By Jillian Schedneck
I realize that my thong is peeking out of my pants. As she rifled through the box of pencils, Alejandra must have also been watching my backside as I bent over Todd’s desk, pondering the thin line of flower-print elastic that clings to my waistline. I nod solemnly, mentally adding another dress code violation to my long list of teaching errors. But then she looks at me conspiratorially, as if this is a secret we share. Her head is cocked; her lovely brown complexion lifts into something close to a smile. She is no longer a manipulative ten year old who pouts when she wants permission to draw hearts on the chalkboard or be excused to the lavatory for the third time in an hour. In a moment, Alejandra has become a young woman learning how to manage the intimate details of our gender.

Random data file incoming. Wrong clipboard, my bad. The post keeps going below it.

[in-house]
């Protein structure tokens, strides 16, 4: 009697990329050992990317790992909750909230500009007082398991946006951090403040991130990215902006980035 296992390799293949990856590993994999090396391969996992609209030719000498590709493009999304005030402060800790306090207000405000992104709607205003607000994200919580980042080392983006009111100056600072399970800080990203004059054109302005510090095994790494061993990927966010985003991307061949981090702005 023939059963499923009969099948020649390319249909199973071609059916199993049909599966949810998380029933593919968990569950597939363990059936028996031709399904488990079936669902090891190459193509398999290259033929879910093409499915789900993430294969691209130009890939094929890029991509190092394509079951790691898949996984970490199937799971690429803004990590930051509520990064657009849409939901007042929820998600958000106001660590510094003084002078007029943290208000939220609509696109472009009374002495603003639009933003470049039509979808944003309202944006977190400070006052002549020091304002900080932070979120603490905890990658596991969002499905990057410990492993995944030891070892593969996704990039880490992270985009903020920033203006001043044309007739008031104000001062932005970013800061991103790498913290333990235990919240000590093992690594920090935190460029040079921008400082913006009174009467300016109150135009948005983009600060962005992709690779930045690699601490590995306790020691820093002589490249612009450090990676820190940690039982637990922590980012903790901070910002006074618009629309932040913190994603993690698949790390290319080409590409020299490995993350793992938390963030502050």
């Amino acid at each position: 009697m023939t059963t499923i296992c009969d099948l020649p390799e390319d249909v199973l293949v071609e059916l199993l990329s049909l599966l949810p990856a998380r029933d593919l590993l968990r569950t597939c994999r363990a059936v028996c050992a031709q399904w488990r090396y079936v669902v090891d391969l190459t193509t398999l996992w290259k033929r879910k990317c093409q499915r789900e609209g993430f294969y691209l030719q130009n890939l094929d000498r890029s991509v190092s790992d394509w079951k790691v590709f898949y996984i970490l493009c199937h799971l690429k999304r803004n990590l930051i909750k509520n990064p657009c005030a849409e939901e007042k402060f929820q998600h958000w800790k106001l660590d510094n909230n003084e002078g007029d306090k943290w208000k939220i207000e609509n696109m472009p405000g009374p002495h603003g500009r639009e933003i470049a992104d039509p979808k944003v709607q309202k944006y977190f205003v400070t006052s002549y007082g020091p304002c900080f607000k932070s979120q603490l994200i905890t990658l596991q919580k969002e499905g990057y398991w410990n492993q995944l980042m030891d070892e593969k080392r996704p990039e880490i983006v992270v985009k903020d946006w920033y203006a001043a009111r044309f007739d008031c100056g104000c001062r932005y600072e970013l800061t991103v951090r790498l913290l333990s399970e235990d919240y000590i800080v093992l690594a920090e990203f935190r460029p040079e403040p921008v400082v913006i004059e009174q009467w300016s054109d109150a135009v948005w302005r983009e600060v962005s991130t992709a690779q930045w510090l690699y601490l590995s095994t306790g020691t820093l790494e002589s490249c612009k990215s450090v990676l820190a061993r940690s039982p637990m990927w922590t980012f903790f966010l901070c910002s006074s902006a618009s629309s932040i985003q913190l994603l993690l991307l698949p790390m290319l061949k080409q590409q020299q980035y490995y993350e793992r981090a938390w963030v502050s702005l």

I turn back to Todd. He has dutifully added the e, but his composition—five sentences describing his home—is riddled with errors. I ignore them, focus on the correct word, and smile. He grins back at me, but there is something about his expression, the penetrating, hooded brown eyes, that tells me he knows I’m overlooking his other mistakes. Guilt ripples through me, coils in my chest. He’s experienced this kind of neglect before and forgives me all the same.
Jillian Schedneck recently graduated from West Virginia University's MFA program in creative nonfiction. Her work has been published in The Common Review, Alligator Juniper and the Summerset Review, among others. She currently teaches in the English program at Abu Dhabi University.
Photo by Dinty W. Moore